Bernie Sanders revives plan to tax stock, bond and derivatives trades
Democratic presidential candidate Bernie Sanders introduced legislation that would impose a tax on trades of all stocks, bonds and derivatives in the U.S., a move he says would help curb Wall Street speculation and help finance his campaign promise to provide tuition-free college and cut student debt.
Sanders has been promoting a financial transactions tax since his run for the Democratic nomination in 2016. The plan he offered Wednesday would apply a 0.5 percent tax rate for stock trades, a 0.1 percent rate for bond trades, and 0.005 percent for derivatives transactions.
The tax would both provide a disincentive for high-frequency trading based on algorithms and let Wall Street help middle-income Americans who helped foot the bill for the bailout of financial institutions after the 2008 market crash, he said at a news conference with other Democratic co-sponsors.
“While millions of American suffered from the Great Recession, Wall Street received the largest taxpayer bailout in the history of the world, with no strings attached,” Sanders said. He added that leading financial institutions have recovered and are doing “phenomenally well.”
As he did in 2016, Sanders said the tax could generate enough revenue to offset the costs of tuition-free college and help pare down student debt. He said Wednesday that the proposal could generate as much as $2.4 trillion over a decade.
The bill’s lead Democratic House sponsor, Representative Barbara Lee of California, said the “massive revenue” could ensure that “Wall Street pays their fair share.”
Sanders has been unveiling a series of proposals that have little chance of passing in Congress but underscore the progressive ideas he’s highlighting in his fight for the 2020 Democratic presidential nomination in a crowded field.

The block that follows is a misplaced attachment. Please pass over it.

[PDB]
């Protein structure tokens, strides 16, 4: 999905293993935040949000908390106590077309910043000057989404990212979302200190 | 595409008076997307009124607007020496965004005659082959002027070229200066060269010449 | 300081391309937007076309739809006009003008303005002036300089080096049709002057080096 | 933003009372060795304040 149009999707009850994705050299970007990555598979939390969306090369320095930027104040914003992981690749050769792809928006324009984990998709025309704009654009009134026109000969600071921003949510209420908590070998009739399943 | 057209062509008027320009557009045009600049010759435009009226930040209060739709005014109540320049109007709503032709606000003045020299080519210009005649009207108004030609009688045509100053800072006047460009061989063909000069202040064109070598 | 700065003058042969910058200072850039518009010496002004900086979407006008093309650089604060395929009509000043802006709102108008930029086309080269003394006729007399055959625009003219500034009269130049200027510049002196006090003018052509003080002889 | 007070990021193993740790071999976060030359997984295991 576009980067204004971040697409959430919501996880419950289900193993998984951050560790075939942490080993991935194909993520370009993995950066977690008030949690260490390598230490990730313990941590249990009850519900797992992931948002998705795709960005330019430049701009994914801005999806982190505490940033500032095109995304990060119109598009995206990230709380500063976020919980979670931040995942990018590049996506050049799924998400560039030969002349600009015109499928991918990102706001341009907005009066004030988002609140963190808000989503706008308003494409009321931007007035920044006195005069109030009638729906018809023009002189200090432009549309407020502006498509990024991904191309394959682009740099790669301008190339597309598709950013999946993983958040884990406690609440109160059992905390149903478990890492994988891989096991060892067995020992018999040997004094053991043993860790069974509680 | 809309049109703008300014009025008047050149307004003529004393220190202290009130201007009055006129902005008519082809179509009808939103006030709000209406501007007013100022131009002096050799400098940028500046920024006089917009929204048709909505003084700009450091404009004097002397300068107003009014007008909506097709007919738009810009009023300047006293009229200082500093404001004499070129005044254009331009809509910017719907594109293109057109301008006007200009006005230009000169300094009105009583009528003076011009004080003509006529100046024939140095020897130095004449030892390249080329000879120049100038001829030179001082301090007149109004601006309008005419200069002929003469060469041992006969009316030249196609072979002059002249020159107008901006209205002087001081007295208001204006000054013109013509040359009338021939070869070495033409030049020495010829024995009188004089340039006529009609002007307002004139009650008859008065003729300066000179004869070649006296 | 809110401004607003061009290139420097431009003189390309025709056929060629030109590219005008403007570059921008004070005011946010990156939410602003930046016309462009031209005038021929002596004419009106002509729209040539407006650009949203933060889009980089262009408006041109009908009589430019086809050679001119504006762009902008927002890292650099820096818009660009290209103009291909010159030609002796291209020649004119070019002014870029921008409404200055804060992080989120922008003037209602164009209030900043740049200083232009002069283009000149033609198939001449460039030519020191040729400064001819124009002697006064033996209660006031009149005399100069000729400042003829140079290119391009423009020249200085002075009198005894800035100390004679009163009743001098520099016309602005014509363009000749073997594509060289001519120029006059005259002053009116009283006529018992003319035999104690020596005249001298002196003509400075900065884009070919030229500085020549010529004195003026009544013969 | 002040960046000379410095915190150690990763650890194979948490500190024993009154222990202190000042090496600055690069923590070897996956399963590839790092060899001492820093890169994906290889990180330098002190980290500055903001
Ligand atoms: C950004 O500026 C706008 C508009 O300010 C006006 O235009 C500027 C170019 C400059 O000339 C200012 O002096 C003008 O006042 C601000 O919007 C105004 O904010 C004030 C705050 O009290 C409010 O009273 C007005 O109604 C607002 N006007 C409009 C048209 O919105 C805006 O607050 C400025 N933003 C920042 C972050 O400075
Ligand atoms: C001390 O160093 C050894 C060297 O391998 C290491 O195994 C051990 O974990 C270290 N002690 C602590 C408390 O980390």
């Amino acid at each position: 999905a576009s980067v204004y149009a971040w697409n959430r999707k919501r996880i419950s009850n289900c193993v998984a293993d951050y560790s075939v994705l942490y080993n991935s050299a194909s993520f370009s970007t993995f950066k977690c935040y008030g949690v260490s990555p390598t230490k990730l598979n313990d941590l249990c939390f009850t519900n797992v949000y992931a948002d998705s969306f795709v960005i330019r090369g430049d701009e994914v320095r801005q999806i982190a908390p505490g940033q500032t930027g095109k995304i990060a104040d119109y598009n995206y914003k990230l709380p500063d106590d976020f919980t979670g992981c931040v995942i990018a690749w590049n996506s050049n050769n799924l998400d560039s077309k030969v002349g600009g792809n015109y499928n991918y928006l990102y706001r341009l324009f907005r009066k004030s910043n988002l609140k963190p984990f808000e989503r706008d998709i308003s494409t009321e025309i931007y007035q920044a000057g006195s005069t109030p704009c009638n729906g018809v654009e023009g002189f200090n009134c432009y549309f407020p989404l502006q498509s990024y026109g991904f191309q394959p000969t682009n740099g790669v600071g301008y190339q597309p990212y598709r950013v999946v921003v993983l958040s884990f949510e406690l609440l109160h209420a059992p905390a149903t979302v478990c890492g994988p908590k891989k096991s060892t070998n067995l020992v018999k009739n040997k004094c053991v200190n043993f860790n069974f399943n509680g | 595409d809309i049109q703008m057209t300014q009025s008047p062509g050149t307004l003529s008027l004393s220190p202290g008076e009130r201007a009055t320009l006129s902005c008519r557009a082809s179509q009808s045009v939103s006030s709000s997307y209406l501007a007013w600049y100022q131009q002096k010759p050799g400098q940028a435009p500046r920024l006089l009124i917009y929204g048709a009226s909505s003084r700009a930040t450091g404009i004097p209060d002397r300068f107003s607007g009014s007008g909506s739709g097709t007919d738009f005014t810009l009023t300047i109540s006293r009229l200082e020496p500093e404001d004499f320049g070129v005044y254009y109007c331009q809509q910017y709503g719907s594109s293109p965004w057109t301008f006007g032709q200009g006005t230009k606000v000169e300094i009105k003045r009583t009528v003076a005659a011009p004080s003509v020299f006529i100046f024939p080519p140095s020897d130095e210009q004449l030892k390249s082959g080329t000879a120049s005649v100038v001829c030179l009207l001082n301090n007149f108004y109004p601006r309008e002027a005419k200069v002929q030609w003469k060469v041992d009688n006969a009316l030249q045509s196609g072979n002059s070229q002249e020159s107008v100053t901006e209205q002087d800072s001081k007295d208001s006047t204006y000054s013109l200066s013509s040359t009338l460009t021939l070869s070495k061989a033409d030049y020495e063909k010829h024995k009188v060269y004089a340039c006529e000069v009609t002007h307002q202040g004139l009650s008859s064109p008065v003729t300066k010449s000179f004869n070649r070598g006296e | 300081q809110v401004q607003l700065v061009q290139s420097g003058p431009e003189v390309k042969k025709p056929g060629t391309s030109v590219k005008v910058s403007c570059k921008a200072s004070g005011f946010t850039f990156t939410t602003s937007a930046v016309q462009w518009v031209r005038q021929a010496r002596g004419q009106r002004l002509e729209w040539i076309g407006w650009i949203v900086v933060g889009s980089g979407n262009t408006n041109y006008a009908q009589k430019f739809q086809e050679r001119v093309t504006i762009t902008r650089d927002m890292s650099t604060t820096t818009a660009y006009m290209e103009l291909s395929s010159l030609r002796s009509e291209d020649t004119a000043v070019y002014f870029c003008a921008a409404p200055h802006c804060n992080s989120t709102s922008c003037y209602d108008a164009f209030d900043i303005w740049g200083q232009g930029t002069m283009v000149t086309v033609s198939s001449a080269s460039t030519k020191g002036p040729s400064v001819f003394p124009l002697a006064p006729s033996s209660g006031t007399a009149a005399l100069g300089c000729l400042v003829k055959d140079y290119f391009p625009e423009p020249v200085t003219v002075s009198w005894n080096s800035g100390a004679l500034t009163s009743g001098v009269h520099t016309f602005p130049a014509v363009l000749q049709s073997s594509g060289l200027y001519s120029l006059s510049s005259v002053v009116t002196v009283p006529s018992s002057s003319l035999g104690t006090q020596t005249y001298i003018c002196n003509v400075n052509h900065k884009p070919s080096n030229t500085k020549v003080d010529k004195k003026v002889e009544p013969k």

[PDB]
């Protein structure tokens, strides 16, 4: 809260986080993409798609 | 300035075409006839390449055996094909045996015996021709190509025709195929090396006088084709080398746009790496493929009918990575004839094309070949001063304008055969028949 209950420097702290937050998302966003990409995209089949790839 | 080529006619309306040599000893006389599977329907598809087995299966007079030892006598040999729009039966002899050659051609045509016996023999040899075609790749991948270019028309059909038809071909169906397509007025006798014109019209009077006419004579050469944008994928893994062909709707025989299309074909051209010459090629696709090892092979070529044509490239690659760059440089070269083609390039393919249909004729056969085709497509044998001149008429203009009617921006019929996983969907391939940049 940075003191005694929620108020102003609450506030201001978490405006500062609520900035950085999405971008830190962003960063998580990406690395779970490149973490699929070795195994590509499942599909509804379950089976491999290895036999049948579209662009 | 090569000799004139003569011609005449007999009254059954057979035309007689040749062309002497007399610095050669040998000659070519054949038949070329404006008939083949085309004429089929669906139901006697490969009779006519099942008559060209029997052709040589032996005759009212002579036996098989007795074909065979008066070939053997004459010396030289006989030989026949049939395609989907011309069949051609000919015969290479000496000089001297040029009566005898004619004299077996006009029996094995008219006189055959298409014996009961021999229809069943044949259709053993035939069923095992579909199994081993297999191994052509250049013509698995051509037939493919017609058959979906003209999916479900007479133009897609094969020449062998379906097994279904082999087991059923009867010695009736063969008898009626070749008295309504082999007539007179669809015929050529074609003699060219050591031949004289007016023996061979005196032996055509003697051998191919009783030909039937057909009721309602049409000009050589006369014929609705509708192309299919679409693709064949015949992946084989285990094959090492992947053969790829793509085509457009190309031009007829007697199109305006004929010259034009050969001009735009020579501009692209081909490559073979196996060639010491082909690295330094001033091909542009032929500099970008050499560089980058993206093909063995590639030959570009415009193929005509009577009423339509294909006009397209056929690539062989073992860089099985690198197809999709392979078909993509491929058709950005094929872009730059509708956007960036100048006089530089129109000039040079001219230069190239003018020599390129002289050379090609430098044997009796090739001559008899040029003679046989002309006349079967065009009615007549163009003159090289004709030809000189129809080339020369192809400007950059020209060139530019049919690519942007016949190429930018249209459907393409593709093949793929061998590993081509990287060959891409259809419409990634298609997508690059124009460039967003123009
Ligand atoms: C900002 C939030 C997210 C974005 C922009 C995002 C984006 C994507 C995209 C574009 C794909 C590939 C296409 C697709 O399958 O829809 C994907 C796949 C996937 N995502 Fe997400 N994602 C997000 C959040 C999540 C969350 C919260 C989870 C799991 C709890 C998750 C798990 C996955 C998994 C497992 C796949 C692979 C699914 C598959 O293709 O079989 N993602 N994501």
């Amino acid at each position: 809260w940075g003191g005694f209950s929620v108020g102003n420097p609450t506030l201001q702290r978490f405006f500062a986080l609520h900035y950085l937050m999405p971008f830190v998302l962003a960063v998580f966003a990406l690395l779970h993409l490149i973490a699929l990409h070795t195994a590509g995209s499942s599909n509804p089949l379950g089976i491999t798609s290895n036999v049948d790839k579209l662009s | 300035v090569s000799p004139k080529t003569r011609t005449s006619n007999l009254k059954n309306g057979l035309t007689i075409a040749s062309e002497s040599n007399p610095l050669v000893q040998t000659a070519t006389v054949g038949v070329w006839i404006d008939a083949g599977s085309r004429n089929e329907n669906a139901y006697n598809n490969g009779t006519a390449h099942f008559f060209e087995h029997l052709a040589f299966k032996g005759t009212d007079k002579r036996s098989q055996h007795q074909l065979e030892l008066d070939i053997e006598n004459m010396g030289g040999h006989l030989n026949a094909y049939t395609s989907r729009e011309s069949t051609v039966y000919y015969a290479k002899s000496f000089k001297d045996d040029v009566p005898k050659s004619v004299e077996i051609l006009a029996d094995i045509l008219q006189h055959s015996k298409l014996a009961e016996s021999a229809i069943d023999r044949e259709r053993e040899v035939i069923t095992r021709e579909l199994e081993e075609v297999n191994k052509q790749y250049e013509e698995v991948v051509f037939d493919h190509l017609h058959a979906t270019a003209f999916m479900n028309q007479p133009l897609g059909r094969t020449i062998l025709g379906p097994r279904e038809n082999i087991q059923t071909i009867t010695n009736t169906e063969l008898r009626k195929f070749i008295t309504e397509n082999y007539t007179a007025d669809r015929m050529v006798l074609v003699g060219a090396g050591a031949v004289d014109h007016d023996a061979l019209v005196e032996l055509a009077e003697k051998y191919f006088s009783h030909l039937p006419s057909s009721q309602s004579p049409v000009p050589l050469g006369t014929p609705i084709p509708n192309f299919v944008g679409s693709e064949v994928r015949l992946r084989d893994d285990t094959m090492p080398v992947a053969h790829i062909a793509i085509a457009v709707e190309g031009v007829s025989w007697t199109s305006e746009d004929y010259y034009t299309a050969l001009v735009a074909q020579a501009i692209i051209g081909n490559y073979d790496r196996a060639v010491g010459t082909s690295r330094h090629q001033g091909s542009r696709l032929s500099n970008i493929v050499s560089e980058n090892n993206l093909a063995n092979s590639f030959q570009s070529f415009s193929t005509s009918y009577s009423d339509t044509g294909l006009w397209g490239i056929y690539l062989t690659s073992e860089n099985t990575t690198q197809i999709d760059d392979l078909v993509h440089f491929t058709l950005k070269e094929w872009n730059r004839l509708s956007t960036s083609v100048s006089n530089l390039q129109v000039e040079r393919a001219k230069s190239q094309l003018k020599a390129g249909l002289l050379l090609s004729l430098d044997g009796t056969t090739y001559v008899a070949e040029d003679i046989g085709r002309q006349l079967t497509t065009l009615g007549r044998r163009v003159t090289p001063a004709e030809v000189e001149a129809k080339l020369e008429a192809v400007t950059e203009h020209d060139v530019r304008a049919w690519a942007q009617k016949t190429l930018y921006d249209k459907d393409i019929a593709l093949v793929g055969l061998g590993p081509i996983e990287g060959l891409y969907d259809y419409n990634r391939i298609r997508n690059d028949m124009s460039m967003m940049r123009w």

Last week, he joined Democratic Representative Alexandria Ocasio-Cortez on a measure to enact a federal limit of 15 percent on credit card interest rates. He’s already proposed an expanded estate tax that would hit individuals worth at least $3.5 million when they die.
Sanders’s new proposal adds to the ways he makes taking on Wall Street and corporations a top theme in the 2020 race. Sanders is highlighting contrasts with former Vice President Joe Biden, the current front-runner, who is offering a more centrist alternative to a largely left-leaning field of nearly two dozen Democratic contenders.
He’s also competing with Senator Elizabeth Warren of Massachusetts, who’s built her reputation as a harsh critic of Wall Street and as a champion for consumers. Warren has proposed creating an annual wealth tax on households valued at $50 million and more.
Sanders said only one of his 2020 Democratic rivals has signed on to the financial transaction tax measure so far: Senator Kirsten Gillibrand of New York.
Among other recent proposals, Sanders reintroduced a “Medicare for All” proposal whose co-sponsors include four of his presidential primary rivals in the Senate: Warren, Gillibrand, Kamala Harris and Cory Booker. He also has proposed a broad overhaul of policies affecting small-town family farmers and the agriculture industry, which would include a moratorium on new agribusiness mergers.